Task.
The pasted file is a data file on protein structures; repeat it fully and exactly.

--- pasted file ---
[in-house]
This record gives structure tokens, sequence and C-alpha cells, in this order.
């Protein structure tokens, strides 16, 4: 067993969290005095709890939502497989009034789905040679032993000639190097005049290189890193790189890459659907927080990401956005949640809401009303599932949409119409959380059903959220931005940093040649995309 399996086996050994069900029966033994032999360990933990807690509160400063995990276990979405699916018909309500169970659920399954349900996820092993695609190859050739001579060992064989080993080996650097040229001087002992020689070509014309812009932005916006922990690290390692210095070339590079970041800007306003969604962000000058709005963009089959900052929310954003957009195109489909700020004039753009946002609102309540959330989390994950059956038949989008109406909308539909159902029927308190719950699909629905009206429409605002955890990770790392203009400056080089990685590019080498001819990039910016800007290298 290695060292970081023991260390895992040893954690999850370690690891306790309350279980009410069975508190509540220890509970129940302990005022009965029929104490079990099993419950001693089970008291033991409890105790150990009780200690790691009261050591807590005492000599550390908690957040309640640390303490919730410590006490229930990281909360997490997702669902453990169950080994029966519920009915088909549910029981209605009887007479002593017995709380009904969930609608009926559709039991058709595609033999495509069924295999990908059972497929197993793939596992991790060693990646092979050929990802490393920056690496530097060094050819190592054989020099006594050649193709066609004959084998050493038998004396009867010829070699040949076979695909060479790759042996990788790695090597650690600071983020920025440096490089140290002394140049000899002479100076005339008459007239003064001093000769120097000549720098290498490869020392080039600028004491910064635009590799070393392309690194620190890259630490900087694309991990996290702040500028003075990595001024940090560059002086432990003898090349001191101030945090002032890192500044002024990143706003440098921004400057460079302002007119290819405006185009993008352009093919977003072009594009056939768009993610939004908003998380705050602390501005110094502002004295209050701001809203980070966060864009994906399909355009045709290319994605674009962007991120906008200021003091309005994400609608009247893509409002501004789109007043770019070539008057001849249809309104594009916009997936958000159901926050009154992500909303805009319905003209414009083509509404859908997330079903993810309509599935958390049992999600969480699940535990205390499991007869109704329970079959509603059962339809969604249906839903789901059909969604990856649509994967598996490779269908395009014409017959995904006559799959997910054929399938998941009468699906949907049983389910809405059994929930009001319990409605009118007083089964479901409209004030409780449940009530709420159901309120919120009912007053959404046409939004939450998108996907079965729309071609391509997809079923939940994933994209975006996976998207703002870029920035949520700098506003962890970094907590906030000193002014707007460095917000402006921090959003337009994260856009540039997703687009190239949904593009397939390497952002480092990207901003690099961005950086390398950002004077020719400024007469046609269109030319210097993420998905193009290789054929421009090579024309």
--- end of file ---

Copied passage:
[in-house]
This record gives structure tokens, sequence and C-alpha cells, in this order.
């Protein structure tokens, strides 16, 4: 067993969290005095709890939502497989009034789905040679032993000639190097005049290189890193790189890459659907927080990401956005949640809401009303599932949409119409959380059903959220931005940093040649995309 399996086996050994069900029966033994032999360990933990807690509160400063995990276990979405699916018909309500169970659920399954349900996820092993695609190859050739001579060992064989080993080996650097040229001087002992020689070509014309812009932005916006922990690290390692210095070339590079970041800007306003969604962000000058709005963009089959900052929310954003957009195109489909700020004039753009946002609102309540959330989390994950059956038949989008109406909308539909159902029927308190719950699909629905009206429409605002955890990770790392203009400056080089990685590019080498001819990039910016800007290298 290695060292970081023991260390895992040893954690999850370690690891306790309350279980009410069975508190509540220890509970129940302990005022009965029929104490079990099993419950001693089970008291033991409890105790150990009780200690790691009261050591807590005492000599550390908690957040309640640390303490919730410590006490229930990281909360997490997702669902453990169950080994029966519920009915088909549910029981209605009887007479002593017995709380009904969930609608009926559709039991058709595609033999495509069924295999990908059972497929197993793939596992991790060693990646092979050929990802490393920056690496530097060094050819190592054989020099006594050649193709066609004959084998050493038998004396009867010829070699040949076979695909060479790759042996990788790695090597650690600071983020920025440096490089140290002394140049000899002479100076005339008459007239003064001093000769120097000549720098290498490869020392080039600028004491910064635009590799070393392309690194620190890259630490900087694309991990996290702040500028003075990595001024940090560059002086432990003898090349001191101030945090002032890192500044002024990143706003440098921004400057460079302002007119290819405006185009993008352009093919977003072009594009056939768009993610939004908003998380705050602390501005110094502002004295209050701001809203980070966060864009994906399909355009045709290319994605674009962007991120906008200021003091309005994400609608009247893509409002501004789109007043770019070539008057001849249809309104594009916009997936958000159901926050009154992500909303805009319905003209414009083509509404859908997330079903993810309509599935958390049992999600969480699940535990205390499991007869109704329970079959509603059962339809969604249906839903789901059909969604990856649509994967598996490779269908395009014409017959995904006559799959997910054929399938998941009468699906949907049983389910809405059994929930009001319990409605009118007083089964479901409209004030409780449940009530709420159901309120919120009912007053959404046409939004939450998108996907079965729309071609391509997809079923939940994933994209975006996976998207703002870029920035949520700098506003962890970094907590906030000193002014707007460095917000402006921090959003337009994260856009540039997703687009190239949904593009397939390497952002480092990207901003690099961005950086390398950002004077020719400024007469046609269109030319210097993420998905193009290789054929421009090579024309």